How We Calculate The Values

K500

From model to model, the spread in price from ‘Average’ to ‘Excellent’ can vary greatly. Any Ferrari 250 GT SWB or California Spider will be highly desirable, rare and valuable. ‘Condition’ for these cars comes a distant second to originality, exact specification (e.g. ‘open vs. closed headlamps’) and period history. We have tried to reflect this in the model descriptions, so do take note of our specific tips in the car text, available to members.

In addition to ‘from the saleroom’ insider information by Simon and the team, K500 draws on a wealth of knowledge from marque and model experts worldwide, to ensure that values are kept up to date.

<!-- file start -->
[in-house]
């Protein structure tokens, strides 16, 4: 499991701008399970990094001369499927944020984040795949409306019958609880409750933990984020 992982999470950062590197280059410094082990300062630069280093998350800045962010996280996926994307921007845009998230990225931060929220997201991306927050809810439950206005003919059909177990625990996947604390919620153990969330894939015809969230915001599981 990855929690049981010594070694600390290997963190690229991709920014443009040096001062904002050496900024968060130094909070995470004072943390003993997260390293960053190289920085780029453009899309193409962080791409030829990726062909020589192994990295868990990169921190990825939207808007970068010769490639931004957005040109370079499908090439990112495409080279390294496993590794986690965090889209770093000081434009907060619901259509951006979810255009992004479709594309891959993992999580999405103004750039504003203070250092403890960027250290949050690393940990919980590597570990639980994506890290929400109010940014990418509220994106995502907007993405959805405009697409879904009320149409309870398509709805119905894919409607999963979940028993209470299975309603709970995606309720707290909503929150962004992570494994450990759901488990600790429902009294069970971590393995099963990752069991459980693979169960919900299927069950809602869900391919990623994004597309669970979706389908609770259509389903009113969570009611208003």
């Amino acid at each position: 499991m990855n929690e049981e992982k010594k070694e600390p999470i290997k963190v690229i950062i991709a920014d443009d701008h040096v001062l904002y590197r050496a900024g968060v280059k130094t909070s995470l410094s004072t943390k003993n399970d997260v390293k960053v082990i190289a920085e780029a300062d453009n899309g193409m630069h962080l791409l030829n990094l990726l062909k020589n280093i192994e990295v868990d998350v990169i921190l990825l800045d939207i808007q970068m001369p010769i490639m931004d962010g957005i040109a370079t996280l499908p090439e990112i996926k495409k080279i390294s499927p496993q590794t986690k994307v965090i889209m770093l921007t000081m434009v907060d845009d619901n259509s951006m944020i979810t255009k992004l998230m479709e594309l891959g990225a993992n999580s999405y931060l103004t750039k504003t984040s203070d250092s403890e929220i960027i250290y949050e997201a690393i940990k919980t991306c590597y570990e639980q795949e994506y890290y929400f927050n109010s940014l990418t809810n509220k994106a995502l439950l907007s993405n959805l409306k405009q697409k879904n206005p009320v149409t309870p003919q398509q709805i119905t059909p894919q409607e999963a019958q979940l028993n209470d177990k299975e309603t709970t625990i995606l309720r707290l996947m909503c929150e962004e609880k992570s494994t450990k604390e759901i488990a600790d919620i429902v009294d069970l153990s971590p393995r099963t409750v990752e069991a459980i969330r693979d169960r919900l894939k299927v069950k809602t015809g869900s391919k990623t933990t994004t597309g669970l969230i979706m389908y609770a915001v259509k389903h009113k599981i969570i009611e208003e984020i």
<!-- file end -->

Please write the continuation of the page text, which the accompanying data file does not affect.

K500

Excellent
An immaculate car, which might win the best national concours and not be embarrassed at Pebble Beach. 'Matching numbers', proper documentation and undisputed history essential.

Good
The condition most commonly found: cars that look good from a short distance and drive well, but show signs of use. Assume 'matching numbers', 'no stories' and basic documentation.

K500

Average
This is how all old cars used to look, before they became valuable: in scruffy, ‘driving’ condition, perhaps with a non-matching-numbers engine but one of the correct type. Little in the way of paperwork, and often found for sale in the classifieds or at provincial auction houses.

Poor
What auctioneers refer to as a ‘barn-find’. These cars usually require major restoration, but are complete – or at least come with a high proportion of original parts.